¶.           This Court has followed these ill-conceived and incorrectly decided cases for the past fifteen years.  And for those who believe the Legislature erred in passing the statute in the first place, this Court’s amendments have worked well.  Since Walton, notwithstanding numerous cases in which defendants have been brought to trial long after expiration of the statute’s 270-day limit, this Court has never once held that the State violated a defendant’s statutory right to a speedy trial.

¶.           These unfounded and unauthorized judicial amendments to the statute have no place in our jurisprudence.  It is facially absurd to expect a defendant to raise the Speedy-Trial-Statute issue inside the 270-day window because, at that point, the statute has not yet even been violated.  And beyond that, nothing in the statute even remotely suggests that a defendant will be deemed to have waived the statute unless he demands a speedy trial within some arbitrary time frame.  This statute is really no more than a statute of limitations.  Just as a cause of action for trespass must be commenced within two years of the offending action, a criminal trial must be commenced — absent the statutory exceptions — within 270 days of arraignment.  I know of no other statute of limitation that must be raised before it expires.

¶.           The prejudice requirement is likewise erroneous.  Nothing in the text of the statute even hints that prejudice must be shown, for any purpose.  And even if we assume that prejudice must be shown, there is still no indication in the statute that the defendant should bear the burden of establishing that prejudice.  But even if the statute did require the defendant bear the burden of establishing prejudice, this Court repeatedly and consistently has held that when a delay exceeds eight months — or approximately 240 days — the defendant is legally presumed to have been prejudiced.  So even if we are to pretend that the statute requires the defendant to prove prejudice, there is no reason to believe that the defendant should not be entitled to the presumption of prejudice created by this very Court.

¶.           Mississippi’s Speedy-Trial Statute — which already is one of the most lenient statutes of its kind in the country — does not need this Court’s help.  If trying a defendant within 270 days is too onerous a burden, or if dismissal with prejudice in the wake of a violation is too harsh a remedy, Mississippi already has a legislative body, and it doesn’t need another one.  The Legislature is perfectly free to do with the Speedy-Trial Statute what it will. We are not.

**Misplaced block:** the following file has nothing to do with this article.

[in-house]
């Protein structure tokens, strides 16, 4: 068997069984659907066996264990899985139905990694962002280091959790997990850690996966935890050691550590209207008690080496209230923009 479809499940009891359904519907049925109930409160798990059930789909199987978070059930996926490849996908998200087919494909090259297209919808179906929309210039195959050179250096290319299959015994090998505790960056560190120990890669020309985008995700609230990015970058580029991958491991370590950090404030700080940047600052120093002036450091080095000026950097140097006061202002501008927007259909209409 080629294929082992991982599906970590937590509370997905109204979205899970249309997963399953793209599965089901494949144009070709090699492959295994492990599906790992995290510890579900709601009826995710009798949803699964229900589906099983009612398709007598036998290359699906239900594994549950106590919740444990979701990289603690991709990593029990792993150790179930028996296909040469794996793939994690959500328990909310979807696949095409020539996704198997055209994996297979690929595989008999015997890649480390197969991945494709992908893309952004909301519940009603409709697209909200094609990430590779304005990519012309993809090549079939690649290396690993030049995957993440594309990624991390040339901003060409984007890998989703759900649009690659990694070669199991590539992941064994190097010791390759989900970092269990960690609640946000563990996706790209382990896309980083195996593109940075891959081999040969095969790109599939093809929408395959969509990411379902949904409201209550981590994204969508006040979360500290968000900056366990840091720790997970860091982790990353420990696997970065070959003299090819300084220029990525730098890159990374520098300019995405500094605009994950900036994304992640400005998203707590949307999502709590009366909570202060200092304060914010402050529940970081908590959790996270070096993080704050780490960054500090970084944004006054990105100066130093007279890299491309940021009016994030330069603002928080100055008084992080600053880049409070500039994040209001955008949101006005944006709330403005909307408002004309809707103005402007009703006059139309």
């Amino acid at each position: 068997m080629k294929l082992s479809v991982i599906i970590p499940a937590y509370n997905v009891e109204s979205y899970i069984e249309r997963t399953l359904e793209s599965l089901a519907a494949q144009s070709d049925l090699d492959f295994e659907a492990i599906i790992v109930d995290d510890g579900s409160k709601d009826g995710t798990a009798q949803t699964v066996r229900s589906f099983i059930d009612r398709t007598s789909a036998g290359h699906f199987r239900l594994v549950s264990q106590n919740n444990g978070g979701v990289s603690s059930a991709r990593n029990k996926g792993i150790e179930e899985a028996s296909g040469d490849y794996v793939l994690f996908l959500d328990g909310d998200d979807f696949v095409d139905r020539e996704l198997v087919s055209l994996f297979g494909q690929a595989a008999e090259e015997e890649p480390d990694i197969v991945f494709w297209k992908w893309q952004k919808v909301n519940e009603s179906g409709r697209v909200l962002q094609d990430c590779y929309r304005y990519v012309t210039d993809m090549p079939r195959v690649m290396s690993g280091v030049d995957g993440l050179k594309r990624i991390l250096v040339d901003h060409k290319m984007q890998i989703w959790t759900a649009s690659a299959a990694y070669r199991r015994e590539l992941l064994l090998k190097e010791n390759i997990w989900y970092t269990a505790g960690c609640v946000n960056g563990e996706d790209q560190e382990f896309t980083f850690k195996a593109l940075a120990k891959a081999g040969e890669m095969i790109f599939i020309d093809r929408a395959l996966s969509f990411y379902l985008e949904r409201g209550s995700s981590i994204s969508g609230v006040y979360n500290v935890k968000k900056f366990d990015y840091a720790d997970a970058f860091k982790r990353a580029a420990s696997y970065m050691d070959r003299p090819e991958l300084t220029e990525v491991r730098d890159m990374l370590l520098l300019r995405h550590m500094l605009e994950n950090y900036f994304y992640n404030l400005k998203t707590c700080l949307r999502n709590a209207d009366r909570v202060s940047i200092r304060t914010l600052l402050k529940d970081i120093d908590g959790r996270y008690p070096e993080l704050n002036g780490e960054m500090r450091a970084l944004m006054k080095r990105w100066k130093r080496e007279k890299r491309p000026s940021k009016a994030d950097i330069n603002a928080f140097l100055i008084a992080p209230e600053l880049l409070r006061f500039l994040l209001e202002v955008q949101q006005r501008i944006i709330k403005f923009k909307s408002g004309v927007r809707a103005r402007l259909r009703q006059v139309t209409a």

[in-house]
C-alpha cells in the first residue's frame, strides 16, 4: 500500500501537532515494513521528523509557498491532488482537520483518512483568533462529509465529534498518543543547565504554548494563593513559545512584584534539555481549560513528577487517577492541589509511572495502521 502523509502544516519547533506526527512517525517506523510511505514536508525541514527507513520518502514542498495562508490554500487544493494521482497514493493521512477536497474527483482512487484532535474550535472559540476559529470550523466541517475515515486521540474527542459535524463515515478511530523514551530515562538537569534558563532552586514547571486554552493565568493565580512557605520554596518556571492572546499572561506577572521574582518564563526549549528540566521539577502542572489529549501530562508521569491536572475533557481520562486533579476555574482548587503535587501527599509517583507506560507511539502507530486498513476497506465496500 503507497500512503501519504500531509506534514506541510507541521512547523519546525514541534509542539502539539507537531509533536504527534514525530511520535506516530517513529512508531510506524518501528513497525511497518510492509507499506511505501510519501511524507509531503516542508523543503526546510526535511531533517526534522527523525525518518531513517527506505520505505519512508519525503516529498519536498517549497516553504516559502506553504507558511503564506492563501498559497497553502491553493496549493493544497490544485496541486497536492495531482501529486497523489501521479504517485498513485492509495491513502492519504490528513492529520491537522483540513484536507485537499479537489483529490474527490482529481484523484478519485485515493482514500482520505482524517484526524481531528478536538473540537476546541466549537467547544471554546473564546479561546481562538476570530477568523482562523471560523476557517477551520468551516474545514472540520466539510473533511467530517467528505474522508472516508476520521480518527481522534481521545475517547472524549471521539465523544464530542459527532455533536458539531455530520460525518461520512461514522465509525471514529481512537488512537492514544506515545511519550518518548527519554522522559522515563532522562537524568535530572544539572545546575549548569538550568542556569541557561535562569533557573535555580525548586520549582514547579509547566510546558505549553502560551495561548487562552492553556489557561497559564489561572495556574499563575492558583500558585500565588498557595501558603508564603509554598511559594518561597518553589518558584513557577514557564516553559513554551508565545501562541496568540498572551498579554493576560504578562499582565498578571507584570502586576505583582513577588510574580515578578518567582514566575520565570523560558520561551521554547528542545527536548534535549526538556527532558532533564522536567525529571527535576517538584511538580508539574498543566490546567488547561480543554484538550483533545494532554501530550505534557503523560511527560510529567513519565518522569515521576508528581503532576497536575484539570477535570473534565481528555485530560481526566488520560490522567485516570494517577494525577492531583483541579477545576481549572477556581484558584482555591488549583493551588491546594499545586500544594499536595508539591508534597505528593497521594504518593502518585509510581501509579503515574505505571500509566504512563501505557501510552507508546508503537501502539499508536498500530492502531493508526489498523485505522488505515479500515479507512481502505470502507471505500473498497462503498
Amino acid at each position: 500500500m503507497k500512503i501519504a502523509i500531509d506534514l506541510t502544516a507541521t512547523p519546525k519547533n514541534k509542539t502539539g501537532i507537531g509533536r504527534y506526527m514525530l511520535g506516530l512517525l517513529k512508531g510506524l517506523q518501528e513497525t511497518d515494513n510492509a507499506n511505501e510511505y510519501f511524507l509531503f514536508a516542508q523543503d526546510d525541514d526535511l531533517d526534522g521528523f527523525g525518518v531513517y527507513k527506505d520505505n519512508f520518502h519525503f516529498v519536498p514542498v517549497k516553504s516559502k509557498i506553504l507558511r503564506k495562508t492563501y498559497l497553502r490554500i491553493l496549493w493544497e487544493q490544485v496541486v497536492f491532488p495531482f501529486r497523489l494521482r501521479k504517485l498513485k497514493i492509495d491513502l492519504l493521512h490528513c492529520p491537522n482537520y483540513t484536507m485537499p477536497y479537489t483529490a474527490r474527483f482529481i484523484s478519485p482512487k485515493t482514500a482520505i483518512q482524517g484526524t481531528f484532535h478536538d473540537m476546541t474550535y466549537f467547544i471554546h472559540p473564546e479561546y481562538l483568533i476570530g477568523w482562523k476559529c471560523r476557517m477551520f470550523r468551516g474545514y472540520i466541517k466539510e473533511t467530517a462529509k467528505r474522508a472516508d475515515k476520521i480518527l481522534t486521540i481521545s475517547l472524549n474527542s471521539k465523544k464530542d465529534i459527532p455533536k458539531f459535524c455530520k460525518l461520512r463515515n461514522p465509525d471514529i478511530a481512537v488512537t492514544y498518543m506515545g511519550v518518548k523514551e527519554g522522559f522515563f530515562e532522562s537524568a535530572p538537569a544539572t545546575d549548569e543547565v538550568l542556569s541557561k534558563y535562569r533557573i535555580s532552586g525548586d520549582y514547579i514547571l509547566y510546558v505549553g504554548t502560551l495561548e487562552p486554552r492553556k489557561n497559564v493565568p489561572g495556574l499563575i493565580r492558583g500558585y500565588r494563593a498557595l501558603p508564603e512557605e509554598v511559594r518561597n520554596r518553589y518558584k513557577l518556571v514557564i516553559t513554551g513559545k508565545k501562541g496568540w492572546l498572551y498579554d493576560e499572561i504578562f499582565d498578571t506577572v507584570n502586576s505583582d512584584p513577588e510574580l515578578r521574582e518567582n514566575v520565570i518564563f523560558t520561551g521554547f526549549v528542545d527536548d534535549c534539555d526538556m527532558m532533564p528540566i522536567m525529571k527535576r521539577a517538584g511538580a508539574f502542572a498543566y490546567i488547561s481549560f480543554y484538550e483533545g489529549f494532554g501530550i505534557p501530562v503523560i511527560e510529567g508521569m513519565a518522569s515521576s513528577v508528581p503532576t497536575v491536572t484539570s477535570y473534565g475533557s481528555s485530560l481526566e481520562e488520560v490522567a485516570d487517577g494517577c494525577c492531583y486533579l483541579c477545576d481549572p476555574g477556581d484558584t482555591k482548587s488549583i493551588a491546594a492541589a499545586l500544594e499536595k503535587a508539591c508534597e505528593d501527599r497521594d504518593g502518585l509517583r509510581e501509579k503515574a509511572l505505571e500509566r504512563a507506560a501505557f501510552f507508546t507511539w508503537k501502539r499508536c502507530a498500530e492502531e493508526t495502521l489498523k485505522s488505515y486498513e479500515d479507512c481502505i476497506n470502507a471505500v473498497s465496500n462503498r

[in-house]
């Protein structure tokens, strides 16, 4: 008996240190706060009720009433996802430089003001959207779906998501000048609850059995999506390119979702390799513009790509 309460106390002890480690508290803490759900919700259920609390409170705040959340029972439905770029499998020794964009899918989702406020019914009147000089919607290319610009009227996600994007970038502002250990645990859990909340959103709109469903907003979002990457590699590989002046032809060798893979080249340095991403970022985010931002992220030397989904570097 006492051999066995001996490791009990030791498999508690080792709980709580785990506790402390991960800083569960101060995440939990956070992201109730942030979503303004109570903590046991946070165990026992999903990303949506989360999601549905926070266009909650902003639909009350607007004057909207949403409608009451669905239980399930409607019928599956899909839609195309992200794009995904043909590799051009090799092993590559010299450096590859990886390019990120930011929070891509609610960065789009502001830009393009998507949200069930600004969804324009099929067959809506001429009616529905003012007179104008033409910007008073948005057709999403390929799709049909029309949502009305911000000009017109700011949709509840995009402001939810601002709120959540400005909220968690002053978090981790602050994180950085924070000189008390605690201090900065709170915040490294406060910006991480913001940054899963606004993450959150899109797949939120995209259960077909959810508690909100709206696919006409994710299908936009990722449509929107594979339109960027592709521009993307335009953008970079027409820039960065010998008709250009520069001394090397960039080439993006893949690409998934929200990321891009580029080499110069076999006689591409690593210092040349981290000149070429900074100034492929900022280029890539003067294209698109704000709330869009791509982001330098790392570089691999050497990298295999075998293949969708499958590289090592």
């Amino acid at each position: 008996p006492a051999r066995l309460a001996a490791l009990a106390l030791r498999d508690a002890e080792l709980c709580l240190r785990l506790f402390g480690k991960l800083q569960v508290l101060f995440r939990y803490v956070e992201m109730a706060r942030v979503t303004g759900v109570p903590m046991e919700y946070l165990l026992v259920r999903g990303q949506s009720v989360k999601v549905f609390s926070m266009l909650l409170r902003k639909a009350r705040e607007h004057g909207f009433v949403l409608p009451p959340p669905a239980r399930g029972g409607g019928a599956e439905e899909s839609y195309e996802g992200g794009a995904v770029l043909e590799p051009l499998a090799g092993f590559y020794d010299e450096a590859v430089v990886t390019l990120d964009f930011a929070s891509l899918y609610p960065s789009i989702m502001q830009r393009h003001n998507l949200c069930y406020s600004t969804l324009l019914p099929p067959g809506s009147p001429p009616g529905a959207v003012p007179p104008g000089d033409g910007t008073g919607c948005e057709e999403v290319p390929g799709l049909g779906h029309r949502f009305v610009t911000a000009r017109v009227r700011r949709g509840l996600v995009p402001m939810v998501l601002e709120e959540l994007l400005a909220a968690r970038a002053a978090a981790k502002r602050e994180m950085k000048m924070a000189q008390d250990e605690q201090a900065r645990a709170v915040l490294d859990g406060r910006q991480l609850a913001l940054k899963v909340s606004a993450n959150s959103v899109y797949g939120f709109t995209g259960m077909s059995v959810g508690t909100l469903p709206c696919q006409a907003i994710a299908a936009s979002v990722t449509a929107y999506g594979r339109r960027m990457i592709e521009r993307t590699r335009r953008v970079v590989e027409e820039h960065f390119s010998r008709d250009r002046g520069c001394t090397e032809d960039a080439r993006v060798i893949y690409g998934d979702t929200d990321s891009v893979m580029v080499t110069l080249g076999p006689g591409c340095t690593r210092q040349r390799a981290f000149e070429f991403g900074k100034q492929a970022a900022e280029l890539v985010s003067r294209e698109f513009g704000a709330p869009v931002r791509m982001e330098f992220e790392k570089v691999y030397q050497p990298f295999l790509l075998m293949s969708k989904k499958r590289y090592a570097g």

¶.           I would overrule HarrisonWalton, and their progeny, and hold that the plain, unambiguous language of Section 99-17-1 requires that all defendants be tried within 270 days of arraignment unless the State can show good cause, and the trial court duly enters an order of continuance.

¶.           Turning then to the facts of this case, McBride was arraigned on August 10, 2006.  He was not tried until February 19, 2008 — a span of 558 days.  McBride requested a single continuance on February 14, 2008 (five days prior to trial), which was granted.  Other than that, there is no indication in the record either that the State requested, or that the trial court granted, any continuances.  So 553 days count against the State, more than twice the statutory limit.  Consequently, the trial court erred in denying McBride’s motion to dismiss.  I would reverse McBride’s conviction and order the charge dismissed with prejudice.


Surprise, surprise. (No more)

Posted in Uncategorized on May 10, 2011 by tobywelchlaw

In a case sure to be cited over and over and over again by defense lawyers, the Court of Appeals today reversed and remanded Jerome Patterson v. State of Mississippi.  Patterson was indicted for delivery of a controlled substance and sentenced to 8 years to serve.